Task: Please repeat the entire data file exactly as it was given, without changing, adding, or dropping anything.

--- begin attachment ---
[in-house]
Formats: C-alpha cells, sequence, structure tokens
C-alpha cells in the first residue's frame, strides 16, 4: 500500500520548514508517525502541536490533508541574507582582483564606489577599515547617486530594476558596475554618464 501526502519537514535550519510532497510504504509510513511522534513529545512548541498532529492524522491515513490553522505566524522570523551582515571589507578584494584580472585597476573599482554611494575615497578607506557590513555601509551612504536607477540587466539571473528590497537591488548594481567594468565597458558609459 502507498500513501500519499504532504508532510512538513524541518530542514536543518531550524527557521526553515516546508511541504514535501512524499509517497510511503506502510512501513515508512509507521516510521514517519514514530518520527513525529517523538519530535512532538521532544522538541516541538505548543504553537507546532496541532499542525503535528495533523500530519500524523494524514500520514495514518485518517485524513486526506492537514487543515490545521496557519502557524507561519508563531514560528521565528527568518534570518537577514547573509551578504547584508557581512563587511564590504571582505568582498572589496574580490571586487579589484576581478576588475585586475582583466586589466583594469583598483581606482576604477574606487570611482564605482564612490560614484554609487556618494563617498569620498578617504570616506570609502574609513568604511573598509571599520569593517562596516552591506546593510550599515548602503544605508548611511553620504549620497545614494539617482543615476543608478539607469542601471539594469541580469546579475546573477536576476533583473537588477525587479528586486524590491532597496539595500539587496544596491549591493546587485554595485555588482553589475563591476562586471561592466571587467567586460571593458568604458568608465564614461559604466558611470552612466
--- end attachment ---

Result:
[in-house]
Formats: C-alpha cells, sequence, structure tokens
C-alpha cells in the first residue's frame, strides 16, 4: 500500500520548514508517525502541536490533508541574507582582483564606489577599515547617486530594476558596475554618464 501526502519537514535550519510532497510504504509510513511522534513529545512548541498532529492524522491515513490553522505566524522570523551582515571589507578584494584580472585597476573599482554611494575615497578607506557590513555601509551612504536607477540587466539571473528590497537591488548594481567594468565597458558609459 502507498500513501500519499504532504508532510512538513524541518530542514536543518531550524527557521526553515516546508511541504514535501512524499509517497510511503506502510512501513515508512509507521516510521514517519514514530518520527513525529517523538519530535512532538521532544522538541516541538505548543504553537507546532496541532499542525503535528495533523500530519500524523494524514500520514495514518485518517485524513486526506492537514487543515490545521496557519502557524507561519508563531514560528521565528527568518534570518537577514547573509551578504547584508557581512563587511564590504571582505568582498572589496574580490571586487579589484576581478576588475585586475582583466586589466583594469583598483581606482576604477574606487570611482564605482564612490560614484554609487556618494563617498569620498578617504570616506570609502574609513568604511573598509571599520569593517562596516552591506546593510550599515548602503544605508548611511553620504549620497545614494539617482543615476543608478539607469542601471539594469541580469546579475546573477536576476533583473537588477525587479528586486524590491532597496539595500539587496544596491549591493546587485554595485555588482553589475563591476562586471561592466571587467567586460571593458568604458568608465564614461559604466558611470552612466